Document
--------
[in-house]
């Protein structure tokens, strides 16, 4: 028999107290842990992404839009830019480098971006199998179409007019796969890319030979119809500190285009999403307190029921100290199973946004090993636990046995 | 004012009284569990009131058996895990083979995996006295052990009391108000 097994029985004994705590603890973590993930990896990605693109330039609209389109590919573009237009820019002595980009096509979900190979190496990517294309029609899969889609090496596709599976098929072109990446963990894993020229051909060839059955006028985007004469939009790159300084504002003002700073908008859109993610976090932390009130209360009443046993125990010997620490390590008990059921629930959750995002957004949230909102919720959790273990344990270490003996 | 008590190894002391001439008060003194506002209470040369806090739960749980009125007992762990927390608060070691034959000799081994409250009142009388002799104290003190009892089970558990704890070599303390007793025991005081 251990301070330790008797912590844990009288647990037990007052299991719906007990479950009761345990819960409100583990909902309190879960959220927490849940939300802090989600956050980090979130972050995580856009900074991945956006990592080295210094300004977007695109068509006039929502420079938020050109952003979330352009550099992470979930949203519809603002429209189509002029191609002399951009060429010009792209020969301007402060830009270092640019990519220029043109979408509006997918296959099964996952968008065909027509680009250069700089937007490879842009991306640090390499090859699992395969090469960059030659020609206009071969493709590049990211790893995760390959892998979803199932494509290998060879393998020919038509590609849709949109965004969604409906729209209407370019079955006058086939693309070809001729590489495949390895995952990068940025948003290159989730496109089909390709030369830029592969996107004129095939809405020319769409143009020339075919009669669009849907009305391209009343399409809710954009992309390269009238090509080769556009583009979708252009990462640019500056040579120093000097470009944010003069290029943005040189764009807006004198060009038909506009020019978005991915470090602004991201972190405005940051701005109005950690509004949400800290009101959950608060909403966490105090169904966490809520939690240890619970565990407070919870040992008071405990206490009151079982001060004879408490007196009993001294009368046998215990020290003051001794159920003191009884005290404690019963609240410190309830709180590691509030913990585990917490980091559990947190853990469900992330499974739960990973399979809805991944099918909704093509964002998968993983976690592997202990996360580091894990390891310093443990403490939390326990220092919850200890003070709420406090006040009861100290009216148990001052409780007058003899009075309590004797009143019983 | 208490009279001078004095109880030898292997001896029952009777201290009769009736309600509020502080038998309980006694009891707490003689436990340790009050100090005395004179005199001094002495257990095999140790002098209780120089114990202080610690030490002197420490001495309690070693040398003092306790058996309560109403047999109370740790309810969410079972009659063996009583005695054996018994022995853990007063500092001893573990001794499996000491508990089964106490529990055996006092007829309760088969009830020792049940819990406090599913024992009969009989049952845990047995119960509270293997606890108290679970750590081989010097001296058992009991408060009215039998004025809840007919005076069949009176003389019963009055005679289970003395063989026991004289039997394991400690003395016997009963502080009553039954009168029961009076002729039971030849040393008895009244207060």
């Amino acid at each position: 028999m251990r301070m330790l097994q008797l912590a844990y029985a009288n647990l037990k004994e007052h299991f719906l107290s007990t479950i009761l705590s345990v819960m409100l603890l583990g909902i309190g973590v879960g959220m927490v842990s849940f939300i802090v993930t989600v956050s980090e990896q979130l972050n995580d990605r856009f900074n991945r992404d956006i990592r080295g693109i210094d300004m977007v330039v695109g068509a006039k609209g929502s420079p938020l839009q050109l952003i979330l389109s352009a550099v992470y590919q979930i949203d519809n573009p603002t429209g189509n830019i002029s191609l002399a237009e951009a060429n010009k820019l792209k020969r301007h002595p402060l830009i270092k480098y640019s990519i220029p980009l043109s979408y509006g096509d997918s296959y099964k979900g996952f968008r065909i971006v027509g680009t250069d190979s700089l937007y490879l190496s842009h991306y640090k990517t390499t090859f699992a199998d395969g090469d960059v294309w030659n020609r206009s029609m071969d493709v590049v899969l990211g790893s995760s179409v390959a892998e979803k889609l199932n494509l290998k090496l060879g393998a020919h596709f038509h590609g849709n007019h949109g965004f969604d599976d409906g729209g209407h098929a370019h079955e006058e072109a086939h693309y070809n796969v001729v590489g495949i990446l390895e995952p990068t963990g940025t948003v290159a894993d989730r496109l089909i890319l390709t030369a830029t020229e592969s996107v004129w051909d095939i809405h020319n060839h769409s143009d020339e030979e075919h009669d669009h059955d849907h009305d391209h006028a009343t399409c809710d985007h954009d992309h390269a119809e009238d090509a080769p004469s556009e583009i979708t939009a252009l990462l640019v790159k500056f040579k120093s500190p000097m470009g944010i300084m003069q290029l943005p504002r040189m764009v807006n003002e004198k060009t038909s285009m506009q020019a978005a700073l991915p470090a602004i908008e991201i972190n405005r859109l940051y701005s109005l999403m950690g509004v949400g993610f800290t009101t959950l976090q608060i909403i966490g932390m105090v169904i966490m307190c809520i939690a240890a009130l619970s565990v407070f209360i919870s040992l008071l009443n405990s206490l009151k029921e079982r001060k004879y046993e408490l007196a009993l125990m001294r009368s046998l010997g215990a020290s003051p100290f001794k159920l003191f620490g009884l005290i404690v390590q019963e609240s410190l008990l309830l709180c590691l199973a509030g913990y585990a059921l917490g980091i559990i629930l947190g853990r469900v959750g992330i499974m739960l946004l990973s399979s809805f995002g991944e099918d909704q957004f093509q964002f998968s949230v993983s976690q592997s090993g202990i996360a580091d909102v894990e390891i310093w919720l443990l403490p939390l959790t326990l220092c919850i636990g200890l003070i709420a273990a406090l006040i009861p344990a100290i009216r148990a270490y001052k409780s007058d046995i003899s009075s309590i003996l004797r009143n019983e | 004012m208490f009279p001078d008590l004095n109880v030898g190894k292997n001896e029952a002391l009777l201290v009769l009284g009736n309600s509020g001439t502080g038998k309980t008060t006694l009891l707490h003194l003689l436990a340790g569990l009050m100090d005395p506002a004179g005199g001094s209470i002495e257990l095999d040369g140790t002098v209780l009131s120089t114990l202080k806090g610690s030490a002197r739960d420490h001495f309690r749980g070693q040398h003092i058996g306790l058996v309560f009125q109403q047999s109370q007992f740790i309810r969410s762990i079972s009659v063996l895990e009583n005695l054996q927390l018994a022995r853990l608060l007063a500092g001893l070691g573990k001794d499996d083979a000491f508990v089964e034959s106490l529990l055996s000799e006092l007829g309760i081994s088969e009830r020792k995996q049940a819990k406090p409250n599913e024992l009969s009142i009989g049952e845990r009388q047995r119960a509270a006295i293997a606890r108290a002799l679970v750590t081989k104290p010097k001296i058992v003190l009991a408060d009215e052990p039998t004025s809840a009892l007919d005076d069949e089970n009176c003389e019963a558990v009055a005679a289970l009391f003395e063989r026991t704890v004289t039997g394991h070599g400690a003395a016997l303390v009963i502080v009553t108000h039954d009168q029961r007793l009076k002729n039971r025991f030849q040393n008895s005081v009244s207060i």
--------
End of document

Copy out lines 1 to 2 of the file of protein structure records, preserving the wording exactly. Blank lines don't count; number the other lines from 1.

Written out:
[in-house]
């Protein structure tokens, strides 16, 4: 028999107290842990992404839009830019480098971006199998179409007019796969890319030979119809500190285009999403307190029921100290199973946004090993636990046995 | 004012009284569990009131058996895990083979995996006295052990009391108000 097994029985004994705590603890973590993930990896990605693109330039609209389109590919573009237009820019002595980009096509979900190979190496990517294309029609899969889609090496596709599976098929072109990446963990894993020229051909060839059955006028985007004469939009790159300084504002003002700073908008859109993610976090932390009130209360009443046993125990010997620490390590008990059921629930959750995002957004949230909102919720959790273990344990270490003996 | 008590190894002391001439008060003194506002209470040369806090739960749980009125007992762990927390608060070691034959000799081994409250009142009388002799104290003190009892089970558990704890070599303390007793025991005081 251990301070330790008797912590844990009288647990037990007052299991719906007990479950009761345990819960409100583990909902309190879960959220927490849940939300802090989600956050980090979130972050995580856009900074991945956006990592080295210094300004977007695109068509006039929502420079938020050109952003979330352009550099992470979930949203519809603002429209189509002029191609002399951009060429010009792209020969301007402060830009270092640019990519220029043109979408509006997918296959099964996952968008065909027509680009250069700089937007490879842009991306640090390499090859699992395969090469960059030659020609206009071969493709590049990211790893995760390959892998979803199932494509290998060879393998020919038509590609849709949109965004969604409906729209209407370019079955006058086939693309070809001729590489495949390895995952990068940025948003290159989730496109089909390709030369830029592969996107004129095939809405020319769409143009020339075919009669669009849907009305391209009343399409809710954009992309390269009238090509080769556009583009979708252009990462640019500056040579120093000097470009944010003069290029943005040189764009807006004198060009038909506009020019978005991915470090602004991201972190405005940051701005109005950690509004949400800290009101959950608060909403966490105090169904966490809520939690240890619970565990407070919870040992008071405990206490009151079982001060004879408490007196009993001294009368046998215990020290003051001794159920003191009884005290404690019963609240410190309830709180590691509030913990585990917490980091559990947190853990469900992330499974739960990973399979809805991944099918909704093509964002998968993983976690592997202990996360580091894990390891310093443990403490939390326990220092919850200890003070709420406090006040009861100290009216148990001052409780007058003899009075309590004797009143019983 | 208490009279001078004095109880030898292997001896029952009777201290009769009736309600509020502080038998309980006694009891707490003689436990340790009050100090005395004179005199001094002495257990095999140790002098209780120089114990202080610690030490002197420490001495309690070693040398003092306790058996309560109403047999109370740790309810969410079972009659063996009583005695054996018994022995853990007063500092001893573990001794499996000491508990089964106490529990055996006092007829309760088969009830020792049940819990406090599913024992009969009989049952845990047995119960509270293997606890108290679970750590081989010097001296058992009991408060009215039998004025809840007919005076069949009176003389019963009055005679289970003395063989026991004289039997394991400690003395016997009963502080009553039954009168029961009076002729039971030849040393008895009244207060």